valium and screwdrivers
Wednesday, August 17 2011
location: Creekside doublewide, Stingy Hollow Road, five miles south of Staunton, rural Augusta County, Virginia
This morning Gretchen and I managed to overcome my mother's seemingly-exaggerated concerns about potential violence between our dogs and her dog Maple and took them all for a walk out to the back pasture of Muellers' Mountain, going nearly as far southwest as the fencelines allow and then coming back lower on the slope, past gulleys that had been filled with junk sometime before 1976 and since grown over in reasonably-mature forest. The dogs, by the way, all got along perfectly fine.
Back at the doublewide, my brother Don was rendering the common space unpleasant by watching a particularly violent cinematic recreation of the seige of Stalingrad. I asked him to turn it off at some point and he ordered me to "shut up," so perhaps the maturity he'd been impressing me with is patchy in its development. One can't expect a brother to ever be a perfect host, even in fully-functional families, but his insistance on watching a bloody war movie is just one of many things that makes it impossible not see he is and does through the prism of his mental illness, which has gone untreated for over 25 years.
Gretchen and I had lunch again in our favorite booth at Baja Bean, and we ordered precisely what we had the time before, though this time we also ordered jalapeño fries, that is, french fries sprinkled liberally with batter-fried slices of jalapeños. They were so good I'm not even going to bother describing how. But come on, you can imagine, can't you?
For a drink, I ordered a Union Jack IPA, which proved an unexpected delight, tasting precisely the way I want an IPA to taste: like grapefruit juice. At first I thought maybe Union Jack is a genuine English bitter (they don't use the term "IPA" in the UK), but then I saw on its label that it is bottled in California. The West Coast is really where it's at when it comes to IPAs, but I'm really impressed with the IPA options that Staunton has on offer purely via the curators working at its restaurants.
Yesterday evening my father had been moved from the hospital in Fishersville to the nursing home occupying the old King's Daughters Hospital in Staunton. It's not far north of downtown, so it was our next destination after all our internet activity had been concluded at the Baja Bean. This also gave me an opportunity to show Gretchen more of Staunton's urban core, to show that it was considerably bigger than, say, Rosendale (its population is actually about the same as that of Kingston, NY, though Staunton is a growing city and Kingston has experienced rustbelt decline and depopulation). Gretchen was impressed by the quality of the houses along North Augusta Street, many of which are built in the southern vernacular. (Much of the city is Victorian in vintage, surrounded by an asteroid belt of particleboard crap from the mid-1990s.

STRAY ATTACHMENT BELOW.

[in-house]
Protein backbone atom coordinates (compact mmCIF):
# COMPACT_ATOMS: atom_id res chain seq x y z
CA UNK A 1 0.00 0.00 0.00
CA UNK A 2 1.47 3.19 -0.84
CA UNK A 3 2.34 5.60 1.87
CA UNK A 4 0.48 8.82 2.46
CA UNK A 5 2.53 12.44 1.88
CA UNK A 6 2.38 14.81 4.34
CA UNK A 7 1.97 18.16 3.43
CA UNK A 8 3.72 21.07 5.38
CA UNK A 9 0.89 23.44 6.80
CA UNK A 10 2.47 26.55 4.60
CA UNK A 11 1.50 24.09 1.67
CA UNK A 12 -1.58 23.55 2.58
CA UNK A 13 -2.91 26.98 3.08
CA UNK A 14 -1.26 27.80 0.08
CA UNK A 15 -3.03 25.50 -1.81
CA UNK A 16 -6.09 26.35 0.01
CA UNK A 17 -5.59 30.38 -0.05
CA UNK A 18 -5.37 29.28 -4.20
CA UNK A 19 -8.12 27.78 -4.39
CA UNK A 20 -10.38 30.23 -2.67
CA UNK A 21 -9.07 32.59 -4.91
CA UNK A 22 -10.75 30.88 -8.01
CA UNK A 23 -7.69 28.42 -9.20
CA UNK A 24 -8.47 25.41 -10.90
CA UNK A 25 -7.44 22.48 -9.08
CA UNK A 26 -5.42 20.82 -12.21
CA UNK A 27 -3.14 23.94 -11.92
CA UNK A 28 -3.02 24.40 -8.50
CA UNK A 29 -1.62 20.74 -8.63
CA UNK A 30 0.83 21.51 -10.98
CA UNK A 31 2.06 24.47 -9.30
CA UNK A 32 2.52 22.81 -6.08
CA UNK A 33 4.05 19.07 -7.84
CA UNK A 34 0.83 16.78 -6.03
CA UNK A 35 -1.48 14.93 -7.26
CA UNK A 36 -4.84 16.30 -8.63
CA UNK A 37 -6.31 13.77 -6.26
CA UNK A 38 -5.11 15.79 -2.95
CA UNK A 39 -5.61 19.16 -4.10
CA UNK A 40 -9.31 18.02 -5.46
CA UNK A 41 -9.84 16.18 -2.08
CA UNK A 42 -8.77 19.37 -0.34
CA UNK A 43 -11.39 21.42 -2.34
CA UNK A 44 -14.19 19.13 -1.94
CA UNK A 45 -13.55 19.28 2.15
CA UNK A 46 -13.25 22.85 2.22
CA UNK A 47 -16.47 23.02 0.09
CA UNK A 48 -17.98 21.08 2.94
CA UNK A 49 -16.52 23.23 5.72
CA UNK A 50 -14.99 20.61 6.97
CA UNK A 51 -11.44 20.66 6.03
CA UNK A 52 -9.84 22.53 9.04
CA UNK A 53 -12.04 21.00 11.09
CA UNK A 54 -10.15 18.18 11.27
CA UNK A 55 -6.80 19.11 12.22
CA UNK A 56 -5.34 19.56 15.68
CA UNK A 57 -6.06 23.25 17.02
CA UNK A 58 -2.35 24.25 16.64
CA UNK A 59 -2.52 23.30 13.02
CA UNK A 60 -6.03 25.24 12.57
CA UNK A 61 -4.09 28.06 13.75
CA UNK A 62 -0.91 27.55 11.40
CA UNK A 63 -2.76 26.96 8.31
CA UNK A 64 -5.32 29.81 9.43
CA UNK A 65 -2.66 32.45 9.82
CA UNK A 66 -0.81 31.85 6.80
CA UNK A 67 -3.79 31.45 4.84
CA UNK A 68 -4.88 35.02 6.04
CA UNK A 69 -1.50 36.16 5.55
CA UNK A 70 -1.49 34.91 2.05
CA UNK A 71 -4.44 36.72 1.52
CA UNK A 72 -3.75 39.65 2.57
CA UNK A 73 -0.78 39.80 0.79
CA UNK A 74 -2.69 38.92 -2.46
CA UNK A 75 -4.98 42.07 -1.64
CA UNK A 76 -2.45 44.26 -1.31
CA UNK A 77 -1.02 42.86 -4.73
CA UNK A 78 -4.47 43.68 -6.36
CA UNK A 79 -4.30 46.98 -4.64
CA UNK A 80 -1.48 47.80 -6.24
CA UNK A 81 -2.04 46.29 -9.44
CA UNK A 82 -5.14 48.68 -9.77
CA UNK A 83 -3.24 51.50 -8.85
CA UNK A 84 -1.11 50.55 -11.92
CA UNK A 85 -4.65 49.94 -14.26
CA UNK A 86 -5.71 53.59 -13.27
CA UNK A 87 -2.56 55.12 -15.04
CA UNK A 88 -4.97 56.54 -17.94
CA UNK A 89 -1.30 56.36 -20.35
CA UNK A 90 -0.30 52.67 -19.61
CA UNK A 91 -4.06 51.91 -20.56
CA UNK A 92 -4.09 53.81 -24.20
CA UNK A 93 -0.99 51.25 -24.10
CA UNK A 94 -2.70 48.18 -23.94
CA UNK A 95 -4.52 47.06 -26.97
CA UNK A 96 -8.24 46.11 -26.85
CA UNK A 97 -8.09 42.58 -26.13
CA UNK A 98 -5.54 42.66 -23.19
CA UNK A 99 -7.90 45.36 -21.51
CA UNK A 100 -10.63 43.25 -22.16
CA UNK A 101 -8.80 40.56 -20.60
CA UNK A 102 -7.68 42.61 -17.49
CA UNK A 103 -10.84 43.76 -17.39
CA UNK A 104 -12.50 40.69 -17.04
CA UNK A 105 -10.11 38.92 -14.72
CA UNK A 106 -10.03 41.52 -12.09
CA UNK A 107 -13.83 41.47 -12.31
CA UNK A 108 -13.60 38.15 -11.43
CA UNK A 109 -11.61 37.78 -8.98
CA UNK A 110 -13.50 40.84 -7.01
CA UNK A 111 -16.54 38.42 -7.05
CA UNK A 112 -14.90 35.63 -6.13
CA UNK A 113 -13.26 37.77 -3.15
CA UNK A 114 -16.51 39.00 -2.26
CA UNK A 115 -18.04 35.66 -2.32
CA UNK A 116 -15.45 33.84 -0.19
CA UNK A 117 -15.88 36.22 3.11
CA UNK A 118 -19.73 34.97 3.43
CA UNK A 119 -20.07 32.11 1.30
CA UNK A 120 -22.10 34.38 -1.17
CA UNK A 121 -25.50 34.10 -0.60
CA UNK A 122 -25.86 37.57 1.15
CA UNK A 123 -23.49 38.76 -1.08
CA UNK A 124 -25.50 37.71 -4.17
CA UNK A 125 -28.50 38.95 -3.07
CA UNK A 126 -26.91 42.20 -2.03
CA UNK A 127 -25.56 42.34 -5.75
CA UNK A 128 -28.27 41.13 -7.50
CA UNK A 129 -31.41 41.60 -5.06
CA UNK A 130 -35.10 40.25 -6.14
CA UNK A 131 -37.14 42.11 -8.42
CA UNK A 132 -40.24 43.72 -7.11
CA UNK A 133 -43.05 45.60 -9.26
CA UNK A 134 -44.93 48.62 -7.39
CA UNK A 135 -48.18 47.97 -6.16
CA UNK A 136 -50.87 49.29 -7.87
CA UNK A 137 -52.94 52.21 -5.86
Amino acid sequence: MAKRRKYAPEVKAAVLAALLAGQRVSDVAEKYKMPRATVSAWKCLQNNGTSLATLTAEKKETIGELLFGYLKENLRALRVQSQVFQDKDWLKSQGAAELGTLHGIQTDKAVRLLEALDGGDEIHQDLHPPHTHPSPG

My father was in isolation at King's Daughters, but the rules were a bit more relaxed than they'd been at the hospital, and we didn't have to suit up to visit with him. My mother (Hoagie) showed up while we were there and immediately picked an unnecessary fight with the staff by commenting on the feces contaminating the water of some caged birds in the family room. She's already under threat by these people of having adult protective services sicked on her, so my advice has been to kill them with kindness. That's generally been Gretchen's approach, and it's been interesting to watch the differences in their respective techniques when it comes to interacting with staff.
I found MSNBC for my father on the room's television (channel 54, as it had been in Fishersville), and I did my best to back up Hoagie on the need for him to get that back surgery and prepare to resume life outside of nursing homes.
Back at the house as I prepared for another round of pool cleaning, I was turned on to the idea of recreational valium. I took one to see if it might be recreational, but unfortunately it proved a disappointment. I never developed a sense of well being or even a tingle. I felt a little sleepy, and eventually I began my usual evening program of recreational/therapeutic alcohol consumption. Dealing with my brother and mother in the doublewide at the end of a day requires chemical assistance in one form or another.
Gretchen made a Thai noodle dish for dinner tonight. It wasn't Don's kind of food, and he never materialized, but Hoagie and I enjoyed it.
Later, after having gone to see a live production at the Black Friar's Theatre in downtown Staunton, Gretchen returned and started up a DVD of the movie Sex Drive, which proved much more continuously hilarious than I'd remembered it. At some point though, somewhere soon after the sojourn in Amish country, I passed out. I know that valium and screwdrivers are not to mixed, so don't bother writing to tell me.
Don today in the doublewide.
Gretchen today in the King's Daughters family room, which had an internet-equipped computer as well as a large bird cage full of Zebra Finches and canaries.
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